Re-Entry of an Expelled or Deported Foreigner

OLG Lüneburg ruled on December 22, 2006 (re 11 ME 393/06) on the question if standing case law of the BVerfG can provide grounds for residence during a temporary injunction to protect the parent-child relationship when the foreigner has been expelled or deported and the remaining second parent has no residence on a continuing basis.


Applicants are a Turkish mother and her two minor children. The mother has been religiously married to the father of their joint children since 1996. The mother was deported with her children to Turkey in 2000. The reason for expulsion was that the mother used incorrect personal data concerning her identity and origin. In addition, the mother was also dependent on welfare.

The father's citizenship (if Turkish or Lebanese) is not clear at the moment. He has no certain residential status in Germany. At the time of the ruling, the father's case in court on his residency status is open.

With application of September 11, 2006, the mother applied by means of a temporary injunction to permit her and her children reentry into Germany at least for the time in which her husband's case is being tried. Pursuant to §11 II AufenthG, she was to be granted permission for re-entry and covering the costs for re-entry.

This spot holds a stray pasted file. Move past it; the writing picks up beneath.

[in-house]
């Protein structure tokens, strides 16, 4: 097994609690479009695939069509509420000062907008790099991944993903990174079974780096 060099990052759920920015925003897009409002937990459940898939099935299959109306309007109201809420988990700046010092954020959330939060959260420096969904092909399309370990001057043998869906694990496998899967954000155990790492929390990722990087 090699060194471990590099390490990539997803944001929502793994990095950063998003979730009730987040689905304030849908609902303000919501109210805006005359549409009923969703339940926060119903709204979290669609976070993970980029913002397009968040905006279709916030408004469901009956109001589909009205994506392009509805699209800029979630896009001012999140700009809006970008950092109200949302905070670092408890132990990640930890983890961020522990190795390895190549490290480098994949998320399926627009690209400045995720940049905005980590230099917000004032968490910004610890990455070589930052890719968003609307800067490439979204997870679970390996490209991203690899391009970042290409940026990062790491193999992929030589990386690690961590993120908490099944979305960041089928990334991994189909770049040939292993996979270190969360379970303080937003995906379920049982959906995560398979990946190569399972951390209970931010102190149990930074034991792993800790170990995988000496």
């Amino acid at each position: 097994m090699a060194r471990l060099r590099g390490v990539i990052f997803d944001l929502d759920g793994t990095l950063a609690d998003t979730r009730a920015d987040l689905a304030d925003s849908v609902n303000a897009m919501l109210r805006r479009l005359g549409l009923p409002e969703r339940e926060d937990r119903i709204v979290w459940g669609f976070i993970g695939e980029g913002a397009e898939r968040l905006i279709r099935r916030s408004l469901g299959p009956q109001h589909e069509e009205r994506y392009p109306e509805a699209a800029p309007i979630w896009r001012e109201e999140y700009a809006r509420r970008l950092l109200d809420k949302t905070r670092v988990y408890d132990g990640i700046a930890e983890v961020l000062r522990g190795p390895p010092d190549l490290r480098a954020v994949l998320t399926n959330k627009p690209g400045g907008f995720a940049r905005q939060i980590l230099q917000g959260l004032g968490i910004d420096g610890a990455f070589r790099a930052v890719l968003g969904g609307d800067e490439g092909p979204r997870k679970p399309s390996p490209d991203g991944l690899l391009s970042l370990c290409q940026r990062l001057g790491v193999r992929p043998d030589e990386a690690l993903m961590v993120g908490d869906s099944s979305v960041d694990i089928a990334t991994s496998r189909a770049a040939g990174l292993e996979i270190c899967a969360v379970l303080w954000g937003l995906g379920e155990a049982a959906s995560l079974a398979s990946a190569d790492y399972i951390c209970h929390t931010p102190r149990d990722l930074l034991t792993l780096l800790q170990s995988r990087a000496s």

The court rejected the application because there were no grounds for her application. Art. 6 GG does not grant a legal basis for family members to be reunited in Germany. Expelled or deported foreigners generally are forbidden to re-enter Germany (§11 Abs. 1 cl. 1 AufenthG). This prohibition of re-entry is also to be obeyed in the case the foreigner has been expelled or deported. This constitutional rule obligates the Foreigners Office to consider family ties of foreigners legally residing in Germany. The mother well knew that her husband did not have residency status and was only tolerated. The father's pending case clearly shows his temporary status.

The applicant does not have a claim to enter Germany according to non-constitutional law. Generally, there is a legal possibility to enter Germany for a short period for compelling reasons - pursuant to §11 AufenthG. In the reported case, there are no compelling reasons recognizable. A typical compelling reason would be to be able to participate in a court hearing or for serious family reasons (e.g. funeral of parent, important celebrations among relatives). The applicants' obvious reason to re-enter Germany is to remain in Germany - permanent residence.
The mother further argued that their children were practically integrated in Germany as they only spoke German and not Turkish, as they had been successfully attending a German school. This argumentation is directed at Art. 8 European Convention on Human Rights. The girls could never have obtained the grounds "being practically integrated" because they were not leading a life aiming at integration. Besides this, it seems questionable if one can speak here of a factual integration of minor children. The argumentation with the European Convention on Human Rights doesn't grant any right for the mother and her children to remain and especially not to re-enter Germany.


Published on the old CMS: 2007/6/14

Read on the old CMS till November 2008: 207 reads

Additional information